Martin Truex Jr. is a good guy.
He does good things for other people. He finds the good in some very bad situations. He is good in the way he carries himself in the face of great adversity, whether a potentially career-ending sponsor loss or a life-and-death matter.
And yet none of that good seems to benefit him on the racetrack.
“I’ve told Martin forever he’s too nice,” NASCAR on NBC analyst Dale Earnhardt Jr. said on Sunday’s postrace show, essentially noting the former teammate and longtime confidante he loves as a buddy also is the same guy behind the wheel.
Martin Truex Jr. is a good guy … and that probably cost him another victory Sunday.
Here is the quandary for Truex – and really for the collective NASCAR universe:
In order to win more frequently, and possibly in order to defend his 2017 championship, Truex knows that, on the track, he has to stop being a nice guy.
But what if — because of his God-given skillset, his easygoing demeanor and his code of ethics — he can’t stop being a nice guy?
And even if he could, do we really want him to stop being a nice guy – even if it means he finally breaks through for victories at short tracks and restrictor-plate tracks?
It is no coincidence that Truex, one of the Cup circuit’s most selfless drivers who rarely gets caught gouging anyone, remains winless at the two types of tracks that offer the greatest reward for selfishness and dirty pool.
The No. 78 Toyota driver said it himself last year: In order to win at Talladega Superspeedway and Daytona International Speedway, he knows he “has to be more of a jerk” at the tracks dependent on pack drafting (and all of its hostile blocking and broken promises) because he “gives too much room.”
Truex is never a jerk, though. Just witness his 2018 season – four victories but who knows how many more if he would have laid the bumper more aggressively and forcefully the way others often have done to him?
At Bristol Motor Speedway, Truex was charging to the front with 70 laps remaining when he was wrecked by Kyle Busch during a pass for second.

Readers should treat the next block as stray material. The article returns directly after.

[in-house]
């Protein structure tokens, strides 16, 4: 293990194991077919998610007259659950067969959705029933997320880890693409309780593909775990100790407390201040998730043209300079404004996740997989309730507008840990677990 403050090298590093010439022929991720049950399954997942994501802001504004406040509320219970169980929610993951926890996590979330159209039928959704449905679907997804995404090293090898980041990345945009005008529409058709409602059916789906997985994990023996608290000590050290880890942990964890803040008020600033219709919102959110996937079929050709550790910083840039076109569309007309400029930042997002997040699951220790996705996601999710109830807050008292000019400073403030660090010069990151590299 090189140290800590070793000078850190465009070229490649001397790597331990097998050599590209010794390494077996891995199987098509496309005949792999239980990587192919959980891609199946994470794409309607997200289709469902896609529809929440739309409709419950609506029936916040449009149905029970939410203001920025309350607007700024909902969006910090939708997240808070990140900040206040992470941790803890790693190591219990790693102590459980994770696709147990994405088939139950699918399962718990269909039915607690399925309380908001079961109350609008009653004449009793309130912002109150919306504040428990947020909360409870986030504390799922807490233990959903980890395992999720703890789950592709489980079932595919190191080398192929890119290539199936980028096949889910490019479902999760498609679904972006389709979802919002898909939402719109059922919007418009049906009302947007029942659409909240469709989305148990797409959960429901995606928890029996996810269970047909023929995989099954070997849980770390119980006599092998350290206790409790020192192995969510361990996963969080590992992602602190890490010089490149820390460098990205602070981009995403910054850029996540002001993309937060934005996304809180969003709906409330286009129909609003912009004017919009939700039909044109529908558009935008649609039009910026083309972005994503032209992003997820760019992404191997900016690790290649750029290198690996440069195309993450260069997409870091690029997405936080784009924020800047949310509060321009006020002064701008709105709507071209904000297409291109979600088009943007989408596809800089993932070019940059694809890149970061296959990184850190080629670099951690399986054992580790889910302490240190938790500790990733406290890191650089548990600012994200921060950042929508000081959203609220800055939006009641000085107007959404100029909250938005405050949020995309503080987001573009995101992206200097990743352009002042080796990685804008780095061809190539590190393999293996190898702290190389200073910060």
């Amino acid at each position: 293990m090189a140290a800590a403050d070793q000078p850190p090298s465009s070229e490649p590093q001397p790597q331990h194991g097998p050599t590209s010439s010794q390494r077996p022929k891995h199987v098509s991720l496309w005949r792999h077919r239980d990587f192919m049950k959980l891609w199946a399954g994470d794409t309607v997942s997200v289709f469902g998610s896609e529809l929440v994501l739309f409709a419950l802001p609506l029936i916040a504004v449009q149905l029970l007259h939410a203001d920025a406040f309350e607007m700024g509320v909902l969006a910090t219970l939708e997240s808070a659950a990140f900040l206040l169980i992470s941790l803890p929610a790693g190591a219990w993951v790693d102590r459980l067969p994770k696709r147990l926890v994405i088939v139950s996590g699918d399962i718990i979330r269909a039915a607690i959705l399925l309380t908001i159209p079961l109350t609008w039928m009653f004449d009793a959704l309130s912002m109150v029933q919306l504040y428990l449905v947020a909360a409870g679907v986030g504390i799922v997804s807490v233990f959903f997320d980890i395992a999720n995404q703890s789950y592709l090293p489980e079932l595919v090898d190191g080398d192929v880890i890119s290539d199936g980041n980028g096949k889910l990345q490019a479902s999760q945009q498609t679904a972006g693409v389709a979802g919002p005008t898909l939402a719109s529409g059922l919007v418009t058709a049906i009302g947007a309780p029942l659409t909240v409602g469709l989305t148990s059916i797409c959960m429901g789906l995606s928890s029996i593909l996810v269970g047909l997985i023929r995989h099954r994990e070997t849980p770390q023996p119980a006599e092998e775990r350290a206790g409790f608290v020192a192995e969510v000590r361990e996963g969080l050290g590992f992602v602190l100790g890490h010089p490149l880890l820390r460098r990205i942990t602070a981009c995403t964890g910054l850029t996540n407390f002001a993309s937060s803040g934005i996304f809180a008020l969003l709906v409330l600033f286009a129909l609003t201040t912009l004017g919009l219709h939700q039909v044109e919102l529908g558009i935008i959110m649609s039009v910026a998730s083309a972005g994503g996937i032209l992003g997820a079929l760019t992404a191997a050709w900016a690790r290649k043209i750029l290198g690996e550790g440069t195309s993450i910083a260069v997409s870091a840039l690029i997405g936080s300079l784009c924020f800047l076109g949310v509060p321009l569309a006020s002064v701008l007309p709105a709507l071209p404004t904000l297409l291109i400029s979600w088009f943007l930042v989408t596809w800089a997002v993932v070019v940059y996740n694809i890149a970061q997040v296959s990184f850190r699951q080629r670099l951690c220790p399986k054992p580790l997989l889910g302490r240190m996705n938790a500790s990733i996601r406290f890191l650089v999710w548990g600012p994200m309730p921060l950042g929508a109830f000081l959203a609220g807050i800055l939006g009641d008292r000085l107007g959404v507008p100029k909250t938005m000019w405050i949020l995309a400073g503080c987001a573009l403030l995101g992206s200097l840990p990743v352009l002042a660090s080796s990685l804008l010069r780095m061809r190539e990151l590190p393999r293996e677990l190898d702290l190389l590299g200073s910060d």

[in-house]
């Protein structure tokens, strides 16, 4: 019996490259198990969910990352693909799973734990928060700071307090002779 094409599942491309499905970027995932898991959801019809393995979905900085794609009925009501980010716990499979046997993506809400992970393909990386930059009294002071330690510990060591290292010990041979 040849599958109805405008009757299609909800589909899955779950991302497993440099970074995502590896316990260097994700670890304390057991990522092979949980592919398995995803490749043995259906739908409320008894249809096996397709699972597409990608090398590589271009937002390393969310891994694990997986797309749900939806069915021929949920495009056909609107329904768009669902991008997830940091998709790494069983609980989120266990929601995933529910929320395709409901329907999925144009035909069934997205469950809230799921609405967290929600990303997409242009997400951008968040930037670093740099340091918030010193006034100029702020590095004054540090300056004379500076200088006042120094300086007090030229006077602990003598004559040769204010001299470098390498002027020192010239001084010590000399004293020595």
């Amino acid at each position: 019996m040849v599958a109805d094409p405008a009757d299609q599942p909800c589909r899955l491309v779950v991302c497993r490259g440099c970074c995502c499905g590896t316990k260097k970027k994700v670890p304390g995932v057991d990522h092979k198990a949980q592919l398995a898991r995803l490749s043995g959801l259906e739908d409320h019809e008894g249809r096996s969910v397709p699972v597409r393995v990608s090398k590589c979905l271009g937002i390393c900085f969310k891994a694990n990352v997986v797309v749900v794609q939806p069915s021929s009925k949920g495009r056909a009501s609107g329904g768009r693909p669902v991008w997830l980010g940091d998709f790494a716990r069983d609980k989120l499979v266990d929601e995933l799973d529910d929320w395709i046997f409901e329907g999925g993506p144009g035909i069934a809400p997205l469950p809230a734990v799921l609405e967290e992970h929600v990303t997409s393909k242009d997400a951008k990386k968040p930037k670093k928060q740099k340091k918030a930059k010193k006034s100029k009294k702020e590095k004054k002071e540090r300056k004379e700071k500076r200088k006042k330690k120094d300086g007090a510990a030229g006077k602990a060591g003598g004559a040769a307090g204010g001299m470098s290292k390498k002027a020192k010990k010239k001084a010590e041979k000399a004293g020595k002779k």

At the Charlotte Motor Speedway Roval, he was cruising toward a victory when he was clipped by Jimmie Johnson and knocked out of first entering the final turn.
At Martinsville Speedway, Truex seemed headed to the first checkered flag on a Cup short track when Joey Logano booted him from the lead off the final corner.
The simplest way to win on a short track is to drive through the guy in front of you. It’s a move that Truex rarely makes, and Sunday was no exception.
For several laps around the 0.526-mile oval, he stalked Logano and waited to make a clean pass for the lead until Lap 499 of 500 despite several opportunities to drill the No. 22 Ford earlier.
You can argue the moral relativism all day about whether Logano (who also is a good guy, by the way) was justified in reacting to losing the lead by making that move (and with a championship berth at stake, the Team Penske star has a virtually airtight case), but what’s indisputable is that Truex didn’t play nearly as rough as Logano did on the last lap.
Detractors probably will say that maybe it’s not so much that Truex doesn’t want to race that way as much as that he can’t necessarily race that way.
He is among the steadiest, smoothest and tidiest drivers in NASCAR. His career renaissance of 17 wins in the past four seasons has been marked by his mastery of 1.5-mile tracks (where it’s about setup and pure speed) and road courses (where strategy and perfect laps often determine winners). You won’t find any wins by Truex in which he led only the final lap.
He drives to the limits of his car and rarely beyond them – and almost never at other’s expense. He has much more in common with Mark Martin or even Rusty Wallace, who always seemed in a similar way to be on the short end of the stick with Dale Earnhardt Sr. in their many famous tussles.
Being a good guy can be a tough business. There still might be some good that comes from Sunday’s third-place finish for Truex and Furniture Row Racing.
Based on the bellicose stances in the seething postrace interviews of Truex and crew chief Cole Pearn, it seemed as if the team with a natural rebellious streak had its recalcitrant swagger back for the first time since the announcement of its impending shutdown.
Furniture Row Racing, once described as “a band of misfits” by Truex, has predicated most of its championship-caliber success by embracing the “Us Against the World!” mentality. The Unconventional Team That Could still will be closing its doors in Denver after three more weeks, but it now has a defiant rallying cry to spur its finishing kick at Texas, Phoenix and Homestead-Miami Speedway.
And if any more motivation were needed, Sunday spawned reams of bulletin-board material on social media and some corners of establishment media.
Truex’s angry reaction was shamed on Twitter for being “too whiny” and his moves were dissected to the nth degree. “Why did you race so fairly and cleanly,” the angry mob seemed to be demanding, “when you could have punted the other guy and scooted to a win?”
Because Martin Truex Jr. is a good guy. A nice guy.
Should he really have to change that?
The answer says a lot more about us than him.